I also think your numbers for developement time for each quest is a bit high. The purpose of the class quest is to give flavor/story and class specific rewards for completing the quest. So once you make the quest for one class it could then be modified for each of the other classes so not all work would have to be done from scratch thus cutting down on the developement time. However I will go with your numbers since your the developer and I am just a player :wink:

    I will use EQ2 as an example. Instead of 16 (classes) X 8 (quests per class) = 128 X 2 (sides) = 256 X 20 hrs = 5120 hrs you could do it via archtype. Scout, Mage, Fighter and Priest. Thus its 4 (archtypes) X 8 (quests per archtype) = 32 X 2 (sides )= 64 X 20 hrs/quest = 1280 hrs total. I think most would view this as an acceptible compromise in a effort to make the game more unique based on the class /archtype you picked. The reward for completing these quest could still be based on the actual class/alignment so that players end up with a unique peice of armor that is class/specific.

    Another way to give players a more personal experience and flavor for their character is what Funcom is doing with Age of Conan where for the first 20 levels you basically play a rpg and at level 20 you then start playing the game as a mmorpg. Will it work? I don’t know since I have not played it yet, but any efforts by developers to make the players experience more unique depending on the class they have choosen should be encouraged.

    At the end of the day though I understand that developers have to look at the amount of time to implement things versus the numbers who will actually benefit from the effort.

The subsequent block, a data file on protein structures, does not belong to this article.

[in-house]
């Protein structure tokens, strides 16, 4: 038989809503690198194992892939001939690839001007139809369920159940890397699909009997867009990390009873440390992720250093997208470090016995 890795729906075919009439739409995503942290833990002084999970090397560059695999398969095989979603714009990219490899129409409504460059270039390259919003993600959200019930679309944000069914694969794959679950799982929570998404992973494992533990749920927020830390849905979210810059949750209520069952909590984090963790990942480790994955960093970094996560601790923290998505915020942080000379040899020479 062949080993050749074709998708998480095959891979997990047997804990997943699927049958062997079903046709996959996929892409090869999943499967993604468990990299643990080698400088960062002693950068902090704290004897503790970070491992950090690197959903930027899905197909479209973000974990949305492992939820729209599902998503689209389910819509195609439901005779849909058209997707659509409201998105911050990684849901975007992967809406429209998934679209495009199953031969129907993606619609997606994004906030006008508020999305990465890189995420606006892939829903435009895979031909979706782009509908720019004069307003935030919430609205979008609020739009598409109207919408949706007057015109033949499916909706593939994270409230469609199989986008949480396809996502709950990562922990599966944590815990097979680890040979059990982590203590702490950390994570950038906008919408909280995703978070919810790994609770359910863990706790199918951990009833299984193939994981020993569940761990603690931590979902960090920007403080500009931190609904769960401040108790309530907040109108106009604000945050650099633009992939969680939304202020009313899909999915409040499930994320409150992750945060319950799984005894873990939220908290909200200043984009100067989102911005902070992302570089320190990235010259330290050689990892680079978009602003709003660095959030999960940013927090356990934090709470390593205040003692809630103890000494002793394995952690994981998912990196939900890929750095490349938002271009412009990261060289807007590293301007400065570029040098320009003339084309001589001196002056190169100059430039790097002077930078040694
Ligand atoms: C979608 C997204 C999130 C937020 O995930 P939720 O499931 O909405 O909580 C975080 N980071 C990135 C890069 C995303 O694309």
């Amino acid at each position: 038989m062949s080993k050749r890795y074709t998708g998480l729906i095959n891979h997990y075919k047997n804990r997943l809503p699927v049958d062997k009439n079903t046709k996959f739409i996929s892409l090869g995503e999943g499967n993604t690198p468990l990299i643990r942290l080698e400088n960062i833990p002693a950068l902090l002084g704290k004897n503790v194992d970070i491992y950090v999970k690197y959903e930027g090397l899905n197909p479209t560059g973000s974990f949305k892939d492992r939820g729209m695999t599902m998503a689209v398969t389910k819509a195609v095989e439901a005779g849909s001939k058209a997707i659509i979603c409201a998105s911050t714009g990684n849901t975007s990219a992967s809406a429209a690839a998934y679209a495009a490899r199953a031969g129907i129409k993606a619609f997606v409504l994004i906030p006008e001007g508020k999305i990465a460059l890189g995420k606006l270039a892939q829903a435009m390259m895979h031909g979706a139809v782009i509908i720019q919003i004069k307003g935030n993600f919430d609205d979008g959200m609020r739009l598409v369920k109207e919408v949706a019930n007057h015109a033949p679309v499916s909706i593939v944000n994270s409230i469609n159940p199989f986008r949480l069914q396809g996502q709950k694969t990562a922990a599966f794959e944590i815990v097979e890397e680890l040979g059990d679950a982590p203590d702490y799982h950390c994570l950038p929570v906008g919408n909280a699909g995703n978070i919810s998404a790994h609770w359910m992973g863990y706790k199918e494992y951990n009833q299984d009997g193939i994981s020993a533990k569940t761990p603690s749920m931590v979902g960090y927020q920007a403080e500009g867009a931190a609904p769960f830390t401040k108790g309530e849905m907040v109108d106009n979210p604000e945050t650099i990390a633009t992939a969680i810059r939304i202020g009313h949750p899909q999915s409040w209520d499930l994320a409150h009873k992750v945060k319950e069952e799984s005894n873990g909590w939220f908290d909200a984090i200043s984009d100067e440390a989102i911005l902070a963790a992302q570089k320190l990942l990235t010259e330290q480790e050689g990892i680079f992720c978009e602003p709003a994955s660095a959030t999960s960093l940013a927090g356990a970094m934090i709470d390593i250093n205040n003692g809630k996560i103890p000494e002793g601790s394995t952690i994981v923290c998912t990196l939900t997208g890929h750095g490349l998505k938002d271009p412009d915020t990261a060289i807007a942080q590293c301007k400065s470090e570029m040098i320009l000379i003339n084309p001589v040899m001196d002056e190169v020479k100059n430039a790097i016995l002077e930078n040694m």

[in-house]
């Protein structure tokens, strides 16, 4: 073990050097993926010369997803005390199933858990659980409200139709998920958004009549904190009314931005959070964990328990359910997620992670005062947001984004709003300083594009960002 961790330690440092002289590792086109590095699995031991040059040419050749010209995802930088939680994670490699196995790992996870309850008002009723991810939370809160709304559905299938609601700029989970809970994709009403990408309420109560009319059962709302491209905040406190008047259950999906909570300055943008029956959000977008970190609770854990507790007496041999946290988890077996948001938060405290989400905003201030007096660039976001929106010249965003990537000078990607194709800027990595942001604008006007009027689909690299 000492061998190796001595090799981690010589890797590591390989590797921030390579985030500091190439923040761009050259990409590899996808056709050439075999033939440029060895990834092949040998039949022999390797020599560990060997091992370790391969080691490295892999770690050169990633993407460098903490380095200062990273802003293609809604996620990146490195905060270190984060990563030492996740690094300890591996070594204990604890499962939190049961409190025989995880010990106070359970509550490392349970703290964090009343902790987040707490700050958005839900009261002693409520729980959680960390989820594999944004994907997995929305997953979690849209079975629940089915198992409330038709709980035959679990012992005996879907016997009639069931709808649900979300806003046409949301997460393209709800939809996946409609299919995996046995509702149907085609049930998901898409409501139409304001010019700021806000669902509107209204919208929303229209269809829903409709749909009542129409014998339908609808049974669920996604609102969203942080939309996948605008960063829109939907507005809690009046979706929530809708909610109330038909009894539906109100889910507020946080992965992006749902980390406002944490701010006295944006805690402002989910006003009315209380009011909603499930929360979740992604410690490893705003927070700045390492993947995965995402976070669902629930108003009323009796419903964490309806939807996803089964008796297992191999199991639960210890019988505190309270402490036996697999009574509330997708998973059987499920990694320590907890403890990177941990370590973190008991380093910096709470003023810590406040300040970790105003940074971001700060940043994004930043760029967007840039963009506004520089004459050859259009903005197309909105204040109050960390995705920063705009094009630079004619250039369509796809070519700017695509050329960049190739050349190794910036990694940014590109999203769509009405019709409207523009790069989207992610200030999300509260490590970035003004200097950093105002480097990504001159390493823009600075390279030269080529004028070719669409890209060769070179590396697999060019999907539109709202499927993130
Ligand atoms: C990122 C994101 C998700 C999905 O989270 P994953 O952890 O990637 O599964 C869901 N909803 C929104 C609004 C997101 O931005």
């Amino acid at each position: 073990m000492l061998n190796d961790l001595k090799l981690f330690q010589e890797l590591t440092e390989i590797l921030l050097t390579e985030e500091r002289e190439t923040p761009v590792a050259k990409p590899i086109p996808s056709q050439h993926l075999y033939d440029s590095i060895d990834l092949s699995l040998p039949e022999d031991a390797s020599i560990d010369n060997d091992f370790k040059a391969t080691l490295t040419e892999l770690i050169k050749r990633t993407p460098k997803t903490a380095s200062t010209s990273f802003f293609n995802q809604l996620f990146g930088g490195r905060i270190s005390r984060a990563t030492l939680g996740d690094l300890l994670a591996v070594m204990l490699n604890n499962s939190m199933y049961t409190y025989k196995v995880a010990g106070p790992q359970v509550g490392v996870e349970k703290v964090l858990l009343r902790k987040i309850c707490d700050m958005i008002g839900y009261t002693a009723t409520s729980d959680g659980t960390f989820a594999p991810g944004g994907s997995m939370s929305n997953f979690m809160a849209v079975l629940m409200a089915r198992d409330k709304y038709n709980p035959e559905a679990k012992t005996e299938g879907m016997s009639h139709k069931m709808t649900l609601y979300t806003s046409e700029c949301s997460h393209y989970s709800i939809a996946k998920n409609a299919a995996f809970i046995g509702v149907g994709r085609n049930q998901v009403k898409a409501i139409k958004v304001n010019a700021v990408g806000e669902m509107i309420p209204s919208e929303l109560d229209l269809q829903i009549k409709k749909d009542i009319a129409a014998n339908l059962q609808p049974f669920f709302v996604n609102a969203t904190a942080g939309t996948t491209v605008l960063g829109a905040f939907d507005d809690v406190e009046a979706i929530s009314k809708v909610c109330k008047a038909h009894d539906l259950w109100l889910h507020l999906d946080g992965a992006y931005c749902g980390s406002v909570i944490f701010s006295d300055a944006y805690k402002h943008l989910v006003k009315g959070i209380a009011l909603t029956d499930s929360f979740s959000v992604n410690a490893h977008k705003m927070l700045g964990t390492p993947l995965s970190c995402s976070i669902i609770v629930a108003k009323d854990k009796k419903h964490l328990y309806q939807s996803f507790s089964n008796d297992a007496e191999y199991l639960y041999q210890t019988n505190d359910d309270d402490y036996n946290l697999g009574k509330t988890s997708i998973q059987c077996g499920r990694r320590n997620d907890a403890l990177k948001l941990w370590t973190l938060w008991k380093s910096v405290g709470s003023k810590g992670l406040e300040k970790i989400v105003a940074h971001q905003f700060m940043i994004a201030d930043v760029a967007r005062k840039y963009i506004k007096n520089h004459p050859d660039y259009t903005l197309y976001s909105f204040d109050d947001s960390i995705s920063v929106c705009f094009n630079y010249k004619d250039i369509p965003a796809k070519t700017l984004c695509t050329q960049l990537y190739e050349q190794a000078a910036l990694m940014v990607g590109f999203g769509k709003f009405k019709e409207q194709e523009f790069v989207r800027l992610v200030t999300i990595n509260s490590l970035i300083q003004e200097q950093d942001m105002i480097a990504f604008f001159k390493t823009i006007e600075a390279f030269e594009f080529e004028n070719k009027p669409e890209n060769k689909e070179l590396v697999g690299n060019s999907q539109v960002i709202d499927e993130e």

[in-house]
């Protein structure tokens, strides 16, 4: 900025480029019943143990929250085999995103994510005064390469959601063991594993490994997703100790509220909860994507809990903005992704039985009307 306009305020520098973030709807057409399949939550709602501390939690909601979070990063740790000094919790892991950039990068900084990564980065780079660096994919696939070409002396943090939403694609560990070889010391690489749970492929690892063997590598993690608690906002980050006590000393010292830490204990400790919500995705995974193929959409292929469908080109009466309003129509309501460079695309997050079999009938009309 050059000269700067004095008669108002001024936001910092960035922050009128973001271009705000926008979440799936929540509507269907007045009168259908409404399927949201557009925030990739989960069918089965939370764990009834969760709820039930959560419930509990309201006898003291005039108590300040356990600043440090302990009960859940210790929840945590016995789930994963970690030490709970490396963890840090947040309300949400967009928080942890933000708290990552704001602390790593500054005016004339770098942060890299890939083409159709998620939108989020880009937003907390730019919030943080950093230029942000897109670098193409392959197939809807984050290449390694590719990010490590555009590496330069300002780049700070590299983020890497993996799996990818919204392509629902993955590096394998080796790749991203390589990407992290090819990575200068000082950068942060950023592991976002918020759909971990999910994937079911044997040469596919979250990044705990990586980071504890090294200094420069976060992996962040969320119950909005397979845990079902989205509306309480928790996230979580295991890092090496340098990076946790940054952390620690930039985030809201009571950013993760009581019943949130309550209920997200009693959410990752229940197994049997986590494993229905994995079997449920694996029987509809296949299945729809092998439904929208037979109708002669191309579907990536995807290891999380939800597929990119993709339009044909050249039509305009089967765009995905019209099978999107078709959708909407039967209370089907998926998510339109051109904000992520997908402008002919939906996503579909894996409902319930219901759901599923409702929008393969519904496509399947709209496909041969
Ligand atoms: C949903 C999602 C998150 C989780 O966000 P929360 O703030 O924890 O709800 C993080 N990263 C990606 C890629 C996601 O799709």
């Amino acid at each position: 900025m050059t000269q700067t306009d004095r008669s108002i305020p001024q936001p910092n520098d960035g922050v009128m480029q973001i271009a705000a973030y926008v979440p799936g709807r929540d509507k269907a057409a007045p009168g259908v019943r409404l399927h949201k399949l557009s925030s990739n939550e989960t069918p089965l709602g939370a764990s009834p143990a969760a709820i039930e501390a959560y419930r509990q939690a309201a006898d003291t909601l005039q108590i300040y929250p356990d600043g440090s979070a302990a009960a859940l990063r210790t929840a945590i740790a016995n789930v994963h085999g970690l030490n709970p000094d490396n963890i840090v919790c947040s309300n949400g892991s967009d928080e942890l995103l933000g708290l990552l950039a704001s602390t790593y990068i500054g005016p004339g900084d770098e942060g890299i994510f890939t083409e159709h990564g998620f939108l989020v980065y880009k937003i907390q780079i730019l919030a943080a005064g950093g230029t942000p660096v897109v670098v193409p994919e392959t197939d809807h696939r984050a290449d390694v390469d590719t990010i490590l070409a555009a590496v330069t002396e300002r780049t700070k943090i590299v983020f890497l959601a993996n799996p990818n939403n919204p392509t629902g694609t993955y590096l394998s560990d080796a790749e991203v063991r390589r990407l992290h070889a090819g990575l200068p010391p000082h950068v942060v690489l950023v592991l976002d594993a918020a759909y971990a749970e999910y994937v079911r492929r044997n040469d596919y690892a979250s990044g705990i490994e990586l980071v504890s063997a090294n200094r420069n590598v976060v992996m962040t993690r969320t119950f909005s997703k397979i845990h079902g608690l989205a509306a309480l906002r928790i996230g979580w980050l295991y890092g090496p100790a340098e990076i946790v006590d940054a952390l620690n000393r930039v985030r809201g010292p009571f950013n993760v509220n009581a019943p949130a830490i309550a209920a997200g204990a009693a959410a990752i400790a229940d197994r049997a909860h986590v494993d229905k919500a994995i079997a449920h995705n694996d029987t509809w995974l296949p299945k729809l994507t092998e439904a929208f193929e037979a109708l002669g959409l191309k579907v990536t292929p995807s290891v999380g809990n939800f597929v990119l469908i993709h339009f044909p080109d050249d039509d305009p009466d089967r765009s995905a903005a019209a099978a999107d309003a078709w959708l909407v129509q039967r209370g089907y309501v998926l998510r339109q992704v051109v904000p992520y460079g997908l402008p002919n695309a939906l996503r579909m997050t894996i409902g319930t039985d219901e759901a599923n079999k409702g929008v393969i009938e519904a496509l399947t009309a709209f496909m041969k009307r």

30. Indeed. Though slightly modifying the quest per class or doing it at the archetype level removes much of the reason for the quest in the first place (a uniquely flavored quest tailored to your class), it can be better than not doing it at all.

    As for development time, it all depends on what the quest is. If it’s a quest that I would personally consider good enough and epic enough to be a “class quest,” it would be fairly long and non-standard (without much of the “long” being travel time or anything else like that).

    In that case, 20 hours is probably conservative for concept, dialog/journal writing, and implementation. I’d more likely expect closer to 4-5 days for that type of quest, which is why it can quickly become daunting when you want to give all classes/races/alignments/etc. that type of quest, at least occasionally.

  31. Brad

    Kendricke wrote:

    Perhaps Harry the Froglok disappears for me (and only me) the moment I kill that 10th wolf. Perhaps his wife only appears (for me) when Harry disappears. Sure, I show up and there’s 3 other guys there…but I just set up the engine so I can’t see or hear their conversation with Harry (the one I can’t see but they can). They have their story they’re working on…and I have mine.

    Having mobs which only some people can see is one thing, but having the same mob appear differently to two people breaks the immersion and shared environment unless there’s a plausible game-setting explanation. Otherwise, every time an experienced player hears “I’m over by Froglock Bob,” they’ll be reminded of that glitch in their game.
    Unless, of course, they can say, “You can’t see him yet because you don’t have The Invisible Frob yet. Just look over by the hut.”

  32. You know what else breaks immersion for me? The fact that Froglok Bob is standing the same place 24/7. He never closes shop. He never sleeps. He always allows you to just walk into his home…

    I’m sorry, but the immersion argument only goes so far with me. We’re not talking about world simulations here…unless you’d like to discuss taxes, the call of nature, romantic encounters, broken bones (and the need to heal over time), scars, aging – the list goes on.

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  35. tehwalrus

    What I always wonder is if there’s going to be kill quests for pretty much every single mob, why bother handing out the quests each time? Why not just keep track of how many kills the player has on each mob type and show “You’ve killed your nth wolf! You gain XP” at 10, 25, 50, 100 kills and so on. Maybe at 1000 kills you get the recipe for a wolfskin cape, or unlock a quest where the locals druids try and kill you for upsetting the natural balance. Players will still get the same rewards, and you don’t have to bother with the lame quest rationalizations.

  36. [...] and treadmills are my biggest complaints (and the complaint of many, many others) about mmos. It’s what made me play World of Warcraft for less than a month and one of [...]